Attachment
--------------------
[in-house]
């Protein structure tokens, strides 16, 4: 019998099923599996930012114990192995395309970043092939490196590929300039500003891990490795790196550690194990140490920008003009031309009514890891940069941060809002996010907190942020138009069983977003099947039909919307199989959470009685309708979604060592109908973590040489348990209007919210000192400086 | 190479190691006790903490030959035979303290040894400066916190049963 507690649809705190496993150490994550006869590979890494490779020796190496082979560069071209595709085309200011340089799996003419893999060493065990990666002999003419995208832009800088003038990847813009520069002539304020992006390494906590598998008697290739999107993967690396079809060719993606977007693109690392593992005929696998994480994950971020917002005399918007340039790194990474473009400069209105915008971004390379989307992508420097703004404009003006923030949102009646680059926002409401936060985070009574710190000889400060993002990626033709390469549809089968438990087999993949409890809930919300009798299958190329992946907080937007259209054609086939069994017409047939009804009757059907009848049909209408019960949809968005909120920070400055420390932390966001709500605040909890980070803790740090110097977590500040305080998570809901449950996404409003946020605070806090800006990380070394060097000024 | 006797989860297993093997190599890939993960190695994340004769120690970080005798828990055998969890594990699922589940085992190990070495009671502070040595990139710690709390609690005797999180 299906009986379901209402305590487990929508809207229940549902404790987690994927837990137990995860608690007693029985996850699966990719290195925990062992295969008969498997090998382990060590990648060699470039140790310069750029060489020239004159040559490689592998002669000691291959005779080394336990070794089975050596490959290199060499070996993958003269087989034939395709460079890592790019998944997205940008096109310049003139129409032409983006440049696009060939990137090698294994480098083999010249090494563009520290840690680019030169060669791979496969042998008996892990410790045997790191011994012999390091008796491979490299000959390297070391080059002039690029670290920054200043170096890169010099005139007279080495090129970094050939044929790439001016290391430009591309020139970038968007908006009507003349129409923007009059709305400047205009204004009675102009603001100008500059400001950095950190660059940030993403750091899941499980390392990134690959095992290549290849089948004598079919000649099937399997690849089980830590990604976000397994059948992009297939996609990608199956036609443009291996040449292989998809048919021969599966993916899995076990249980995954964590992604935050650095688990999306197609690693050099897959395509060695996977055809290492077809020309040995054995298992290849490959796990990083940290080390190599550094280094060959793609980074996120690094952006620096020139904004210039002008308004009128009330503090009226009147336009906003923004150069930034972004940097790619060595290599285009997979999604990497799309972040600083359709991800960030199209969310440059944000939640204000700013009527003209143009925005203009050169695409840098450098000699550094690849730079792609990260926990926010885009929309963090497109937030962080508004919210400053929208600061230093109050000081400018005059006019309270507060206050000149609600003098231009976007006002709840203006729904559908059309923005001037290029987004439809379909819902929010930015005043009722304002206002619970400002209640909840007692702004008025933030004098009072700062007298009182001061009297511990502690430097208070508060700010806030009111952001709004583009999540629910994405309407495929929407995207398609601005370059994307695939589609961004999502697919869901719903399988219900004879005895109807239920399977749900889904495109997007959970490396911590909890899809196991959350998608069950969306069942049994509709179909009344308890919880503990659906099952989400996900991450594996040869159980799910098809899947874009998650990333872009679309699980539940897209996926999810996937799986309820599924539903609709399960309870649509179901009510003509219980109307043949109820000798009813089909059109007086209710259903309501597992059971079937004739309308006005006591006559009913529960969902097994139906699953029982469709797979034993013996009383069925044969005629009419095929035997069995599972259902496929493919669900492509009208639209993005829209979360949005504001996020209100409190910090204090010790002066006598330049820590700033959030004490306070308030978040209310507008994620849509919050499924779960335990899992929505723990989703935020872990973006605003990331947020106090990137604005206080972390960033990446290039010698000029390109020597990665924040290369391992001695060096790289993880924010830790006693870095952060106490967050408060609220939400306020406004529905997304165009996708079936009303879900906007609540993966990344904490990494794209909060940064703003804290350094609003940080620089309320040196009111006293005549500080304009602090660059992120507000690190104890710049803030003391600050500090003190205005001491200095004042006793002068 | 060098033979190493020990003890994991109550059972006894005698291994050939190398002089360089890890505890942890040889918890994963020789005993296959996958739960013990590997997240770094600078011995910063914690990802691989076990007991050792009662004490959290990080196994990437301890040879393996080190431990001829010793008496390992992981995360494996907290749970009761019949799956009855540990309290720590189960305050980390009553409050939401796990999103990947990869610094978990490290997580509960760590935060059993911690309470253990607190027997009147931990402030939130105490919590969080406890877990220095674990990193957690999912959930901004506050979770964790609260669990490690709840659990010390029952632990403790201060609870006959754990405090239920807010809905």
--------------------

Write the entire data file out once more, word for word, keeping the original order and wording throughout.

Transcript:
[in-house]
């Protein structure tokens, strides 16, 4: 019998099923599996930012114990192995395309970043092939490196590929300039500003891990490795790196550690194990140490920008003009031309009514890891940069941060809002996010907190942020138009069983977003099947039909919307199989959470009685309708979604060592109908973590040489348990209007919210000192400086 | 190479190691006790903490030959035979303290040894400066916190049963 507690649809705190496993150490994550006869590979890494490779020796190496082979560069071209595709085309200011340089799996003419893999060493065990990666002999003419995208832009800088003038990847813009520069002539304020992006390494906590598998008697290739999107993967690396079809060719993606977007693109690392593992005929696998994480994950971020917002005399918007340039790194990474473009400069209105915008971004390379989307992508420097703004404009003006923030949102009646680059926002409401936060985070009574710190000889400060993002990626033709390469549809089968438990087999993949409890809930919300009798299958190329992946907080937007259209054609086939069994017409047939009804009757059907009848049909209408019960949809968005909120920070400055420390932390966001709500605040909890980070803790740090110097977590500040305080998570809901449950996404409003946020605070806090800006990380070394060097000024 | 006797989860297993093997190599890939993960190695994340004769120690970080005798828990055998969890594990699922589940085992190990070495009671502070040595990139710690709390609690005797999180 299906009986379901209402305590487990929508809207229940549902404790987690994927837990137990995860608690007693029985996850699966990719290195925990062992295969008969498997090998382990060590990648060699470039140790310069750029060489020239004159040559490689592998002669000691291959005779080394336990070794089975050596490959290199060499070996993958003269087989034939395709460079890592790019998944997205940008096109310049003139129409032409983006440049696009060939990137090698294994480098083999010249090494563009520290840690680019030169060669791979496969042998008996892990410790045997790191011994012999390091008796491979490299000959390297070391080059002039690029670290920054200043170096890169010099005139007279080495090129970094050939044929790439001016290391430009591309020139970038968007908006009507003349129409923007009059709305400047205009204004009675102009603001100008500059400001950095950190660059940030993403750091899941499980390392990134690959095992290549290849089948004598079919000649099937399997690849089980830590990604976000397994059948992009297939996609990608199956036609443009291996040449292989998809048919021969599966993916899995076990249980995954964590992604935050650095688990999306197609690693050099897959395509060695996977055809290492077809020309040995054995298992290849490959796990990083940290080390190599550094280094060959793609980074996120690094952006620096020139904004210039002008308004009128009330503090009226009147336009906003923004150069930034972004940097790619060595290599285009997979999604990497799309972040600083359709991800960030199209969310440059944000939640204000700013009527003209143009925005203009050169695409840098450098000699550094690849730079792609990260926990926010885009929309963090497109937030962080508004919210400053929208600061230093109050000081400018005059006019309270507060206050000149609600003098231009976007006002709840203006729904559908059309923005001037290029987004439809379909819902929010930015005043009722304002206002619970400002209640909840007692702004008025933030004098009072700062007298009182001061009297511990502690430097208070508060700010806030009111952001709004583009999540629910994405309407495929929407995207398609601005370059994307695939589609961004999502697919869901719903399988219900004879005895109807239920399977749900889904495109997007959970490396911590909890899809196991959350998608069950969306069942049994509709179909009344308890919880503990659906099952989400996900991450594996040869159980799910098809899947874009998650990333872009679309699980539940897209996926999810996937799986309820599924539903609709399960309870649509179901009510003509219980109307043949109820000798009813089909059109007086209710259903309501597992059971079937004739309308006005006591006559009913529960969902097994139906699953029982469709797979034993013996009383069925044969005629009419095929035997069995599972259902496929493919669900492509009208639209993005829209979360949005504001996020209100409190910090204090010790002066006598330049820590700033959030004490306070308030978040209310507008994620849509919050499924779960335990899992929505723990989703935020872990973006605003990331947020106090990137604005206080972390960033990446290039010698000029390109020597990665924040290369391992001695060096790289993880924010830790006693870095952060106490967050408060609220939400306020406004529905997304165009996708079936009303879900906007609540993966990344904490990494794209909060940064703003804290350094609003940080620089309320040196009111006293005549500080304009602090660059992120507000690190104890710049803030003391600050500090003190205005001491200095004042006793002068 | 060098033979190493020990003890994991109550059972006894005698291994050939190398002089360089890890505890942890040889918890994963020789005993296959996958739960013990590997997240770094600078011995910063914690990802691989076990007991050792009662004490959290990080196994990437301890040879393996080190431990001829010793008496390992992981995360494996907290749970009761019949799956009855540990309290720590189960305050980390009553409050939401796990999103990947990869610094978990490290997580509960760590935060059993911690309470253990607190027997009147931990402030939130105490919590969080406890877990220095674990990193957690999912959930901004506050979770964790609260669990490690709840659990010390029952632990403790201060609870006959754990405090239920807010809905």